FAA Unveils Its Rules for Commercial Drone Usage


The FAA has confirmed a leak that emerged this past weekend by officially unveiling its proposed set of rules governing commercial drone flights. The guidelines are more lax than many people feared, and they represent a huge step toward the legalization of commercial drone flights — including for aerial photography purposes.

In a press release published yesterday, the FAA says the new regulations, drafted for the commercial usage of drones weighing less than 55 pounds, will “facilitate integration of small UAS [Unmanned Aircraft Systems] into [the] U.S. aviation system.”

The FAA is also currently considering whether it should create a separate set of guidelines for “micro” drones weighing less than 4.4 pounds. It is asking the public to weigh in while it makes a final call on this.

As we reported this past Saturday, the FAA says it isn’t trying to encumber drone operators. “We want to maintain today‚Äôs outstanding level of aviation safety without placing an undue regulatory burden on an emerging industry,” says FAA Administrator Michael Huerta.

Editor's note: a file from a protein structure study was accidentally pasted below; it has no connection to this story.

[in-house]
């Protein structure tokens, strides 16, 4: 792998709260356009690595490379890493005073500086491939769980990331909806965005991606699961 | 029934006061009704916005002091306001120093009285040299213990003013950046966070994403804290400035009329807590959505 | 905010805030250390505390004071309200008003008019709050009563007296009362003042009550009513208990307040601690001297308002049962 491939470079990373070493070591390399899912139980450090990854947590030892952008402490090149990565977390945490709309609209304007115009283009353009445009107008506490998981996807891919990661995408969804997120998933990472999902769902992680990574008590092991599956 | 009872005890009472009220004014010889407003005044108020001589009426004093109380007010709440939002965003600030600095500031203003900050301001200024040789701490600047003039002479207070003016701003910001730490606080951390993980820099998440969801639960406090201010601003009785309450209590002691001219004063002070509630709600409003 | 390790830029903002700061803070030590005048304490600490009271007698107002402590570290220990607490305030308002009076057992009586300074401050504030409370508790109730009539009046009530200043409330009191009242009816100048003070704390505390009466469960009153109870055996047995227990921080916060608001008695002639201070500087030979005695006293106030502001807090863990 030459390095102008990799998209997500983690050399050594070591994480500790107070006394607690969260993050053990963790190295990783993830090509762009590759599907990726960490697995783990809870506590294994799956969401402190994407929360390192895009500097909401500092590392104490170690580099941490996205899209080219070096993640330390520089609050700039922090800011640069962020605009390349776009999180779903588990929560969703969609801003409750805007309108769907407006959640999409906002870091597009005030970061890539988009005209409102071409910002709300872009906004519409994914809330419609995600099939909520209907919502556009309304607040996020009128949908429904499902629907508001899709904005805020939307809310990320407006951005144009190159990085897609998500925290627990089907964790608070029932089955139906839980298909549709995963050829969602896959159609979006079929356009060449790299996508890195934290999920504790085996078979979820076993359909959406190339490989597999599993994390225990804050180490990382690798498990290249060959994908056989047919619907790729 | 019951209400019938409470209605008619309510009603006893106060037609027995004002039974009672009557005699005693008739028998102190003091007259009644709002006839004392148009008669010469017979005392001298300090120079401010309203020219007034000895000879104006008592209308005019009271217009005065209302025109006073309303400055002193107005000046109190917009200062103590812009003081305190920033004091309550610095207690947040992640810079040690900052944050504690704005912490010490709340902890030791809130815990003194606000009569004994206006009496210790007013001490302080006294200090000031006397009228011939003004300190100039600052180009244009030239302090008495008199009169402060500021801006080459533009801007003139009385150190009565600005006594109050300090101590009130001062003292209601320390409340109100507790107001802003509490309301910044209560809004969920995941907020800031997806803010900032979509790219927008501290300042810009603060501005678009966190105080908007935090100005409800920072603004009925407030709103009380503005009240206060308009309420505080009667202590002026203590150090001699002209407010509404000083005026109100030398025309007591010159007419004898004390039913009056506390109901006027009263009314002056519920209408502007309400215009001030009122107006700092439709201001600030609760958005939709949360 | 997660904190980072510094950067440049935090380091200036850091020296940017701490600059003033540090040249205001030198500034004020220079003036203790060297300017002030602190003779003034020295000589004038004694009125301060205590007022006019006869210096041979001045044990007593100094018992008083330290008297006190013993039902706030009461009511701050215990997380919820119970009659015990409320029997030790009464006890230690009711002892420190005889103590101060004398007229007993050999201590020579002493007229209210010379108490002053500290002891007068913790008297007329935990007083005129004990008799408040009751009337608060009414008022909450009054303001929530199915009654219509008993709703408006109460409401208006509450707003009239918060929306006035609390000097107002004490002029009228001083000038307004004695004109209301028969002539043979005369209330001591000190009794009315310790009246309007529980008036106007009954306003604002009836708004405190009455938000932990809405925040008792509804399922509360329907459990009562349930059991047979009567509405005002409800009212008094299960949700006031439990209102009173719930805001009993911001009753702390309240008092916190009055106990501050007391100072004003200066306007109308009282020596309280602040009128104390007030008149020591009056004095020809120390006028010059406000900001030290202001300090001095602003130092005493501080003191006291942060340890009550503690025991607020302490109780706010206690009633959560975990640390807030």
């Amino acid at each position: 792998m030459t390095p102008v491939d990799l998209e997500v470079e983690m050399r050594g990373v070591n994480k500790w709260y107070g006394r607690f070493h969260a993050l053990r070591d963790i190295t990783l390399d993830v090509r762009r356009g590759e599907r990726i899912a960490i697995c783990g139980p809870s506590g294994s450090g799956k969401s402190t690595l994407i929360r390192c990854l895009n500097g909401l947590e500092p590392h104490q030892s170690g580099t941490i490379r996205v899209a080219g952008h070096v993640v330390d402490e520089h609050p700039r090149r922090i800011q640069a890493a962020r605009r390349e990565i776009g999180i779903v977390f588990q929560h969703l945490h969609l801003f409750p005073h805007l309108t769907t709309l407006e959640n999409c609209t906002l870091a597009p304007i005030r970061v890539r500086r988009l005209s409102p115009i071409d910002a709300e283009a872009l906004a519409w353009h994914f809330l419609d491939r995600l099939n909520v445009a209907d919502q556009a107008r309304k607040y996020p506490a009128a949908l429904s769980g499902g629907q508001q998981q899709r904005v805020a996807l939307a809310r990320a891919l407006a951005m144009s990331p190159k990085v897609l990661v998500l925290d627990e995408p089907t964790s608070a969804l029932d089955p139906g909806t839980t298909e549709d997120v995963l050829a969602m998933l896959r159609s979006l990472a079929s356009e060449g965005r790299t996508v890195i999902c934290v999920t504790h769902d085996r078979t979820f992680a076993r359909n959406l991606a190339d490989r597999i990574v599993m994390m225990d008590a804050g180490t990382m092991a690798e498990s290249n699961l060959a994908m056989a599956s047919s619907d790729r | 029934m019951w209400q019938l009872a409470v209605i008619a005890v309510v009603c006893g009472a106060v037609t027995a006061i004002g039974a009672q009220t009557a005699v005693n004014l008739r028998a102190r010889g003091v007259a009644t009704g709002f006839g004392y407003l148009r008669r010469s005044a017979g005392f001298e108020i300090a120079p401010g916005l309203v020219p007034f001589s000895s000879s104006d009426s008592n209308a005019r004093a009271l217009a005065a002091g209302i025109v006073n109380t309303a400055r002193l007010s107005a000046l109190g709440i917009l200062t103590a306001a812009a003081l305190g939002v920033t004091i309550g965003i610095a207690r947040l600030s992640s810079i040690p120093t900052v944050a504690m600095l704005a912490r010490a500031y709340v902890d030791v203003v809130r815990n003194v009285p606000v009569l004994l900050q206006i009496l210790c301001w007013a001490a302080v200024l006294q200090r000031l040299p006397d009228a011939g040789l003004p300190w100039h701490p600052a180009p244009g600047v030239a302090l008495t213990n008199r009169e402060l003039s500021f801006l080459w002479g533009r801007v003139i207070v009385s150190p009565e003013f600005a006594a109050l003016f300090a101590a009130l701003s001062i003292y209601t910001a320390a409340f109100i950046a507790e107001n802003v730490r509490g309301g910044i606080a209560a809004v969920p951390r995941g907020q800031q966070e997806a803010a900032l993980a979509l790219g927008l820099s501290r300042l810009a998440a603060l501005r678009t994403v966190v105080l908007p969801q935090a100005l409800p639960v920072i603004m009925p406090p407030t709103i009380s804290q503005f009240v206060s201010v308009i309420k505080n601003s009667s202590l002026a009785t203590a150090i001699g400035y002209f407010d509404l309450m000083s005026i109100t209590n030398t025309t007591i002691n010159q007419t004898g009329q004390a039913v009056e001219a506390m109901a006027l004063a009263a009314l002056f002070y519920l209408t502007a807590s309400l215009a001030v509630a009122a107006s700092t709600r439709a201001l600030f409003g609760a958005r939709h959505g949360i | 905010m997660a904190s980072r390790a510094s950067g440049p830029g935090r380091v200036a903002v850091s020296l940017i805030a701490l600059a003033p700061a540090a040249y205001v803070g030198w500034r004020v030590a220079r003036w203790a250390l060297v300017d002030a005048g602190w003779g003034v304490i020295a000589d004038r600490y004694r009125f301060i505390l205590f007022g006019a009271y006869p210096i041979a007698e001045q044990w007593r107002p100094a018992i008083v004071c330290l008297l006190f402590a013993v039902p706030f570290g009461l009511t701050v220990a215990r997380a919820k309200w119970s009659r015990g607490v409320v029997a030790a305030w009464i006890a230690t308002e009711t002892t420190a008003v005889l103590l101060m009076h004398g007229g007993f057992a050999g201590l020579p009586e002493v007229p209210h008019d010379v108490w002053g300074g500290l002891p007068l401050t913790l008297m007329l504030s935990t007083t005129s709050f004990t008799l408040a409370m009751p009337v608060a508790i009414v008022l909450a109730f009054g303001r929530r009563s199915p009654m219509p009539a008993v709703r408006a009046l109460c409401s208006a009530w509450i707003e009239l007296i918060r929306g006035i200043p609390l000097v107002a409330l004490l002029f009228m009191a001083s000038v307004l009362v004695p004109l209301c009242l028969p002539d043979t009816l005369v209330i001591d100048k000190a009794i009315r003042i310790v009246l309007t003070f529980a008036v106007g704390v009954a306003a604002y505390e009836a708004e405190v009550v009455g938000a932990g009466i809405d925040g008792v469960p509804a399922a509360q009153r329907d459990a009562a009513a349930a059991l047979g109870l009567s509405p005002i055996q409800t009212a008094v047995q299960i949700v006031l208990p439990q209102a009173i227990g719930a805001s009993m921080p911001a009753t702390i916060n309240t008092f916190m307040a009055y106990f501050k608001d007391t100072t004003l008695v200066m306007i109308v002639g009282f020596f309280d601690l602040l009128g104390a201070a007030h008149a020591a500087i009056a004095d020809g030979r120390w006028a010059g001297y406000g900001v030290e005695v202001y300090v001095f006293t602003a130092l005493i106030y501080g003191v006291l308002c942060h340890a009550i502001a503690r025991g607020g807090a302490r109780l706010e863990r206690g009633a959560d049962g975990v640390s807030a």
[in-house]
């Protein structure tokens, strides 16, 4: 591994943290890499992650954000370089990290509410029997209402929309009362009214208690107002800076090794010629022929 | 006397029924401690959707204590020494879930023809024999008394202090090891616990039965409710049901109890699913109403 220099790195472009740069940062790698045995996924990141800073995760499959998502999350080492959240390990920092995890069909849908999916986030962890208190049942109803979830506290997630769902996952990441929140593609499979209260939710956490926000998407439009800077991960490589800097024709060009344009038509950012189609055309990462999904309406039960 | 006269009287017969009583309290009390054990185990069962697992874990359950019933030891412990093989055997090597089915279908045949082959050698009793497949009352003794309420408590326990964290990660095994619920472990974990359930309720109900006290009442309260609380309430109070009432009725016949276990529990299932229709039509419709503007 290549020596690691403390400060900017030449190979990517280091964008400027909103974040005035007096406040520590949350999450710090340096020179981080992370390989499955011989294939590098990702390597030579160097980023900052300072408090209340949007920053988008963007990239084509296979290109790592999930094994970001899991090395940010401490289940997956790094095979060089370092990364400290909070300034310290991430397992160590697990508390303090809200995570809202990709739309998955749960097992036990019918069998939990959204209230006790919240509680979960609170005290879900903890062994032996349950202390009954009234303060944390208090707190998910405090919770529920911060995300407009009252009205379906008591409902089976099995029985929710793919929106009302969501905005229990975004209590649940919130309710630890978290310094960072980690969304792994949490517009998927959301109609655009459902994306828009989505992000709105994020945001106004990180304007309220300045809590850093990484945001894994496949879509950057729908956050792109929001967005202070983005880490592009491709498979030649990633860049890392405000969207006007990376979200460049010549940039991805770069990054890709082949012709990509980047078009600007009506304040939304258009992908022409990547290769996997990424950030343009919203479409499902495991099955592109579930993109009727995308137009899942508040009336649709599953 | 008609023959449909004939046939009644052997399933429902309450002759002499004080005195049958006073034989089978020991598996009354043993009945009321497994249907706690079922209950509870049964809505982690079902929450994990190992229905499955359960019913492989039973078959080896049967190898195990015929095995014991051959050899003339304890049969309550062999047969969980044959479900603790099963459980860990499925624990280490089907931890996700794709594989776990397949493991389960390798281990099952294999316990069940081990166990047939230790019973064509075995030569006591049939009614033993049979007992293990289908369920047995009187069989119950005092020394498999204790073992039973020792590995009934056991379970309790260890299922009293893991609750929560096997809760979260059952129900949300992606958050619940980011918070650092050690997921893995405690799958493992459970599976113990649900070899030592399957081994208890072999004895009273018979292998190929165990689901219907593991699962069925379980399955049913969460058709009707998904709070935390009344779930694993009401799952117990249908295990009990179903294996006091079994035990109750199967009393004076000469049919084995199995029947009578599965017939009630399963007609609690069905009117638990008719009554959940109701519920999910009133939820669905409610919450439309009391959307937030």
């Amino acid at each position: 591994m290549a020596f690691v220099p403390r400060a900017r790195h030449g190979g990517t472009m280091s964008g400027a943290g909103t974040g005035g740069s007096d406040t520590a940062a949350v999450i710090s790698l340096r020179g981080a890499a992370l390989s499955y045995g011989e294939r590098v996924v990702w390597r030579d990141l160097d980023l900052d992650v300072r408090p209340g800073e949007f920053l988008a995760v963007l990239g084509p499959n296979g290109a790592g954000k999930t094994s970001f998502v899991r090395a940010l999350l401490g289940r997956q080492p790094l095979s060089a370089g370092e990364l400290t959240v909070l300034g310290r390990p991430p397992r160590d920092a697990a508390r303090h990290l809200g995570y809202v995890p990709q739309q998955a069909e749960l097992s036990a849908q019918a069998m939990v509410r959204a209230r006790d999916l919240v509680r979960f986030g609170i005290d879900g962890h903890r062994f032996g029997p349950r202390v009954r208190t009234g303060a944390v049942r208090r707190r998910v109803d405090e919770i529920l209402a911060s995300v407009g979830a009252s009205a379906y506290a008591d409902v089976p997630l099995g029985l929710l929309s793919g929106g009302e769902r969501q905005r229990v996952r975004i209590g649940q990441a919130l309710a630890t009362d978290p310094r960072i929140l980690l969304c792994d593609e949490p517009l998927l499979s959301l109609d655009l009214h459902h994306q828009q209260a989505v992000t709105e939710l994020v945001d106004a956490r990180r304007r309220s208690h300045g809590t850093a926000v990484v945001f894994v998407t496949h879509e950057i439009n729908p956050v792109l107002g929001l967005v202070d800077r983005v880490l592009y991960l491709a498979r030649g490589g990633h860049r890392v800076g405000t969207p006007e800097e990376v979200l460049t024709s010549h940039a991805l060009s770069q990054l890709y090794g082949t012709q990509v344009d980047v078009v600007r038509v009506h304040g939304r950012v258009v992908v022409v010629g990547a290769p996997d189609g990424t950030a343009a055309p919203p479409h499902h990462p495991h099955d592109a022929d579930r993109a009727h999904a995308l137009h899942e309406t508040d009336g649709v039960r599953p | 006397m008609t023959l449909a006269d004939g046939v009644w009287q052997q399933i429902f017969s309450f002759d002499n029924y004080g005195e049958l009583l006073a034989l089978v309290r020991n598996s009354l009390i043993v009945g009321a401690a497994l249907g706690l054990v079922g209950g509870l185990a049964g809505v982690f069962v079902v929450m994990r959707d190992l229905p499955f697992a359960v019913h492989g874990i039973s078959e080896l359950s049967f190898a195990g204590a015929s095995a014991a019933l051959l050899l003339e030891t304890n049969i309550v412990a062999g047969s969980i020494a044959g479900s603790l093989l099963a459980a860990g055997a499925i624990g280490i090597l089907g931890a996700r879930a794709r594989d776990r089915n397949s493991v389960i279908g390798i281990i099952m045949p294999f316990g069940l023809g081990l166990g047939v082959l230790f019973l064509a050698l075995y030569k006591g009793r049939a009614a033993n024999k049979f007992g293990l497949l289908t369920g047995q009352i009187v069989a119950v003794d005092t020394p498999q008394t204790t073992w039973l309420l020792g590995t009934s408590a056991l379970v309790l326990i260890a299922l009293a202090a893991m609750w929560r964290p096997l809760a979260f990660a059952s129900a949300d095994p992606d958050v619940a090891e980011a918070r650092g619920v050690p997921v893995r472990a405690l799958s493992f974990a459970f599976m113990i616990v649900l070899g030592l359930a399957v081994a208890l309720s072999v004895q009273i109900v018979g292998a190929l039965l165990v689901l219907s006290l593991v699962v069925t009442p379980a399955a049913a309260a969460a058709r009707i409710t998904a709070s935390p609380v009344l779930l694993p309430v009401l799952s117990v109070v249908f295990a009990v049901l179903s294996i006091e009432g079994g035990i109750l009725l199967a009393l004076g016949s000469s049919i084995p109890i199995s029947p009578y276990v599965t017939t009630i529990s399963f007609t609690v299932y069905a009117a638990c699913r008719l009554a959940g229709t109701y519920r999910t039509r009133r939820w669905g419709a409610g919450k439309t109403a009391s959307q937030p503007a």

The new guidelines state that drone “operators” need to be at least 17 years old, pass an aeronautical knowledge test, and obtain an FAA UAS operator certificate. Operators will also be required to repass the test ever 2 years to keep their certification up to date.

The Proposed Rules

Here are the main rules for drone flight proposed by the FAA:

Line of Sight: “A small UAS operator must always see and avoid manned aircraft. If there is a risk of collision, the UAS operator must be the first to maneuver away.”

Safety First: “The operator must discontinue the flight when continuing would pose a hazard to other aircraft, people or property.”

Emergency Awareness: “A small UAS operator must assess weather conditions, airspace restrictions and the location of people to lessen risks if he or she loses control of the UAS.”

No Flying Over People: “A small UAS may not fly over people, except those directly involved with the flight.”

Altitude and Speed: Flights should be limited to 500 feet altitude and no faster than 100 mph.

Restricted Areas: Operators must stay out of airport flight paths and restricted airspace areas, and obey any FAA Temporary Flight Restrictions (TFRs).

The guidelines state that drones cannot be used in a “careless or reckless manner” and that objects cannot be dropped from the drones. So, you probably can’t start a commercial air battle service with fireworks attached to drones.

Here’s the full document containing the proposed guidelines:

Alongside the FAA’s new proposed rules, President Obama also issued a Presidential Memorandum that requires federal agencies to publish within one year their policies about collecting, retaining, and sharing information gathered from drones. The aim is to make sure government drone usage doesn’t violate citizens’ rights.

Image credits: Header image based on “DOT-FAA Headquarters by Matthew Bisanz” by Matthew G. Bisanz